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 Post Posted: Fri Jul 22, 2011 9:25 am 
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I've been trying to figure this one out for some time now without success and can't find anyone else with this exact problem, so hopefully there's a guru around here that might be able to point me in the right direction.

I've got a copy of Dark Reign I want to play on my netbook. The problem is that I only have a USB CD drive which I don't normally connect, but can for a once-off install. This is one of those weird multi-track CDs where the first track is data and the remaining tracks are normal CD audio... and I want audio in my game. So I ripped the whole image to bin format using AcetoneISO, and can mount that on the loopback (/dev/loop0) fine.
Code:
fdisk -l /dev/loop0
reports the expected size (658Mb) so I don't think there's any issue with the way the image was ripped or looped.

So I've got:
Code:
$ sudo losetup /dev/loop0 dark_reign.bin
$ sudo mount /dev/loop0 /media/loop0


and I configured d: device in winecfg to be type CD-ROM or Autodetect. Either will be sufficient to get the game to run. However, I just can't get CD audio tracks (the background music) working. It does work fine if I insert the disc, let it automount and change the path in winecfg to where it automounted, but as stated I don't always have the drive with me. There must be some way to get wine to recognise these tracks on a loopback device.

I've tried setting various system link configurations under dosdevices based on hints I found via Google. eg:
Code:
c: -> ../drive_c
cdrom0 -> /dev/loop0
d: -> /media/loop0/
d:: -> /dev/loop0
z: -> /

Nothing works.

How do I get Wine or the Linux kernel to make /dev/loop0 appear as a real CD-ROM device so I can hear the audio tracks? Or maybe I'm going about this all wrong?


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 Post Posted: Fri Jul 22, 2011 12:32 pm 
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I'm not sure about it, but perhaps the mount command just can't tell if a bin has audio tracks or not? Considering a bin file is still different from an actual CD...


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 Post Posted: Fri Jul 22, 2011 1:58 pm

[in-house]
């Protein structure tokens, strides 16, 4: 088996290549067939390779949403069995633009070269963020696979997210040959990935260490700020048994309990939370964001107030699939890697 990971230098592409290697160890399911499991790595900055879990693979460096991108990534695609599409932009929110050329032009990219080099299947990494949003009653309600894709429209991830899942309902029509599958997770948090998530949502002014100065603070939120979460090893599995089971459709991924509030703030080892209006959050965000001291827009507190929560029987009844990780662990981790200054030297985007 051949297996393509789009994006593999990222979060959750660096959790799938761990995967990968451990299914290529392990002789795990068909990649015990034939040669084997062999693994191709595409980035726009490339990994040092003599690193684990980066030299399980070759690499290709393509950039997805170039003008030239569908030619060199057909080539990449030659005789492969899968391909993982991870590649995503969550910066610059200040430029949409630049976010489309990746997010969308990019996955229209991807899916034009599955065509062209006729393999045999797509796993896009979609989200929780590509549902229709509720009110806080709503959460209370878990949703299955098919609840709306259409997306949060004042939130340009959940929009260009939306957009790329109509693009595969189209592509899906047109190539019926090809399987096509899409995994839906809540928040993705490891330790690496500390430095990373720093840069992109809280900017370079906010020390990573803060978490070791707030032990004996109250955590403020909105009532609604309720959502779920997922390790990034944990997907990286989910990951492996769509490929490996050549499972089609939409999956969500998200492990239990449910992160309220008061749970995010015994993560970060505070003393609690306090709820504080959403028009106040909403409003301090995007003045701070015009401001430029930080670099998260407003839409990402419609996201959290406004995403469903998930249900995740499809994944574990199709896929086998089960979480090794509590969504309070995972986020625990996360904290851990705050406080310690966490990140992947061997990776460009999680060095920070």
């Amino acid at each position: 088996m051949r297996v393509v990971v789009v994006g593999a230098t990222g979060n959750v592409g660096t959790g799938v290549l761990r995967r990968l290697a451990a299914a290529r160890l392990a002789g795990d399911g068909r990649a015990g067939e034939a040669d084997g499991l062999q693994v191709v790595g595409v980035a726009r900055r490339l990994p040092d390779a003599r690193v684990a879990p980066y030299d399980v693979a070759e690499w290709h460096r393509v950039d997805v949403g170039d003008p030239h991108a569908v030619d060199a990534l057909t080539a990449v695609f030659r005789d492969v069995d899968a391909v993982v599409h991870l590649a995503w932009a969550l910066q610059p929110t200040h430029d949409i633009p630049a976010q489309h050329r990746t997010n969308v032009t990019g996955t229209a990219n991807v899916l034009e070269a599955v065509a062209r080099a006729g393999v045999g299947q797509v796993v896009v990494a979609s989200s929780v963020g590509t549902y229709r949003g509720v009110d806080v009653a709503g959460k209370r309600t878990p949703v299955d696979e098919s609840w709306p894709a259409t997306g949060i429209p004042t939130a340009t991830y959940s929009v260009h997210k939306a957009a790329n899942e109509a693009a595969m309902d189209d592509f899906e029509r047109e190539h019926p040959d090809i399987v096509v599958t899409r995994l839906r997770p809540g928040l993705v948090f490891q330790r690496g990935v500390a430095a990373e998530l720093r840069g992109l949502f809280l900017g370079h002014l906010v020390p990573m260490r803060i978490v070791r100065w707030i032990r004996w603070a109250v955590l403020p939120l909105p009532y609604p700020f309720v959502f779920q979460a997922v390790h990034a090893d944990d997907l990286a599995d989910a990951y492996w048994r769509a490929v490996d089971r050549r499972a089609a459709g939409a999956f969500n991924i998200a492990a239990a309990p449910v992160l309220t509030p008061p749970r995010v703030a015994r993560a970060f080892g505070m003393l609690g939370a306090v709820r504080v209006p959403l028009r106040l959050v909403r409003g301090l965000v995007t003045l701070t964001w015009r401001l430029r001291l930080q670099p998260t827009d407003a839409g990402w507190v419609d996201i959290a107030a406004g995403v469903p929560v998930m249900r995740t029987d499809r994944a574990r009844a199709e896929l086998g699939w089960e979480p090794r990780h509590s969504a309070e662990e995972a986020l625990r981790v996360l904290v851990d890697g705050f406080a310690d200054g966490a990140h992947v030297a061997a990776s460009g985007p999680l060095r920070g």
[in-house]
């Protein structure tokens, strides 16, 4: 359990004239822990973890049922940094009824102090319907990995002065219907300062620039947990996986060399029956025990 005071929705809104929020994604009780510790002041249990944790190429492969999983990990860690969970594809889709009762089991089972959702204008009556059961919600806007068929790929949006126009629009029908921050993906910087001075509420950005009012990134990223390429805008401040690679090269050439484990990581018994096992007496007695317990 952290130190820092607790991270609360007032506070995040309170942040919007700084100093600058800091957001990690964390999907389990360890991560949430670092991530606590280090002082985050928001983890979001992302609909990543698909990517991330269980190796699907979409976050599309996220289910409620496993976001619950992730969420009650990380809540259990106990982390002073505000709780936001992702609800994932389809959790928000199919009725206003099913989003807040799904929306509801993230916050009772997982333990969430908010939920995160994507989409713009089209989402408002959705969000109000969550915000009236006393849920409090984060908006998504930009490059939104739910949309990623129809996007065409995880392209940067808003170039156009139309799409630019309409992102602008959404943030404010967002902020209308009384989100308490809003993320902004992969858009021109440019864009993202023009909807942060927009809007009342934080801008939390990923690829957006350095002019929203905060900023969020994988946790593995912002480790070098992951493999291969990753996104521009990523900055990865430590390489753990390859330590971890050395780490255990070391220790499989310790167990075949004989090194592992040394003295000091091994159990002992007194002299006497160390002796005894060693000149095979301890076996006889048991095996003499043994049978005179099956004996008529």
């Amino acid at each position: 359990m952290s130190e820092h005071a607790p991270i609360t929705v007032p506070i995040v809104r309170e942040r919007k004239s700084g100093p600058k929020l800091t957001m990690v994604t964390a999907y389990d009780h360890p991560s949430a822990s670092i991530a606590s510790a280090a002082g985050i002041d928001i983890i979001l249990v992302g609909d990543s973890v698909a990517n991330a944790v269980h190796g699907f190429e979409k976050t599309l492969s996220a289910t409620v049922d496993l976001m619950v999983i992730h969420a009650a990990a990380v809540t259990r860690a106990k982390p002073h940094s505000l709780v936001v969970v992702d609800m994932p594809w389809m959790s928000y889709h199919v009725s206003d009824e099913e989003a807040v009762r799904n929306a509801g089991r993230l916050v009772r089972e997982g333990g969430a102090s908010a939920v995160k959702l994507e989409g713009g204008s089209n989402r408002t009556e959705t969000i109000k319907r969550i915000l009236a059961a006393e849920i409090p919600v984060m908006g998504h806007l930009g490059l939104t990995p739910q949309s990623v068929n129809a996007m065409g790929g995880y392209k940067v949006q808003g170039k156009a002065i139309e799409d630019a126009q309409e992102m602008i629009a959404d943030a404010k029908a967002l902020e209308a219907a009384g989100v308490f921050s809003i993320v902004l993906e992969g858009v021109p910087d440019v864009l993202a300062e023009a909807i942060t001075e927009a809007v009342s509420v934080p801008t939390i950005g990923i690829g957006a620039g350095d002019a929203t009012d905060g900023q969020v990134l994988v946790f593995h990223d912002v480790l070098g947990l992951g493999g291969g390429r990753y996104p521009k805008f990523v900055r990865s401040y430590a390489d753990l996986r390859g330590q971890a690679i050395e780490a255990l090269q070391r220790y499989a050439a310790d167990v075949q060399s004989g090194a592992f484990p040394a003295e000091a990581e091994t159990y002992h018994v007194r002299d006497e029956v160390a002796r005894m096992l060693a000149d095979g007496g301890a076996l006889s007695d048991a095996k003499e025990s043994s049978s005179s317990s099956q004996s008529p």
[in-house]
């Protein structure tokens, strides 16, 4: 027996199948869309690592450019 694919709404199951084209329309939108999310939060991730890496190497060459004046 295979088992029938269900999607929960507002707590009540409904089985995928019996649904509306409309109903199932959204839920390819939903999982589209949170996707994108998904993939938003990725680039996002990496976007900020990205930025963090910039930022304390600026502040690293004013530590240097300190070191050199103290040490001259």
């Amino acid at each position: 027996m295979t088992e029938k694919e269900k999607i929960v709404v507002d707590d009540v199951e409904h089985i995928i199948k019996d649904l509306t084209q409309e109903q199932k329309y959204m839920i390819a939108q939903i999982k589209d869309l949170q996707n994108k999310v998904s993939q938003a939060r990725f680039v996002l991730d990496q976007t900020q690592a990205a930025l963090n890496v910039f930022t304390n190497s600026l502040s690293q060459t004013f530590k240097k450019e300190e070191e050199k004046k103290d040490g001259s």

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I'm not sure if this can work properly using loopback. I would try to use cdemu which emulates a proper fake cd drive.


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 Post Posted: Sat Jul 23, 2011 6:57 am 
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Thunderbird wrote:
I'm not sure if this can work properly using loopback. I would try to use cdemu which emulates a proper fake cd drive.


Perfect! CDemu was the answer. I'd never heard of it before, and it was a PITA to get it going (no Debian build, multiple packages, various compile errors, a bit of learning how to use it, etc.)... but now it works exactly as it should. Thanks guys!


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 Post Posted: Tue Jul 26, 2011 1:10 pm 
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Yep. Y'all correct. I go into more detail here: http://forum.winehq.org/viewtopic.php?p=63474&highlight=#63474, which itself has a link to further detail.
Though, Boltronics, I seriously wonder how you managed to compile CDemu from source. Maybe you can pm me?
The reason why audio tracks don't work with the loopback device is because the loopback mounter only mounts a single filesystem. Audio tracks have no filesystem. They contain no files, only almost raw audio data. When you insert an audio CD into Linux, Mac OS X, or Windows, each operating system has its own unique attempt to make it appear as though there are audio files on the CD, but they are all spoofs.
And you can only mount one filesystem by itself with this method per mount. Floppy images are just a single partition formatted to a filesystem without anything else - no mbr, no "track0", nothing else, so they can be mounted directly with the sudo mount command. Iso images work out the same way. With hard drive images, you can only mount one partition in that image with this method (per mount), and you must offset to where the partition begins. BTW, qemu-nbd is a great tool for mounting hard drive images as a block device when the mount command doesn't cut it.

Cheers,
Jake


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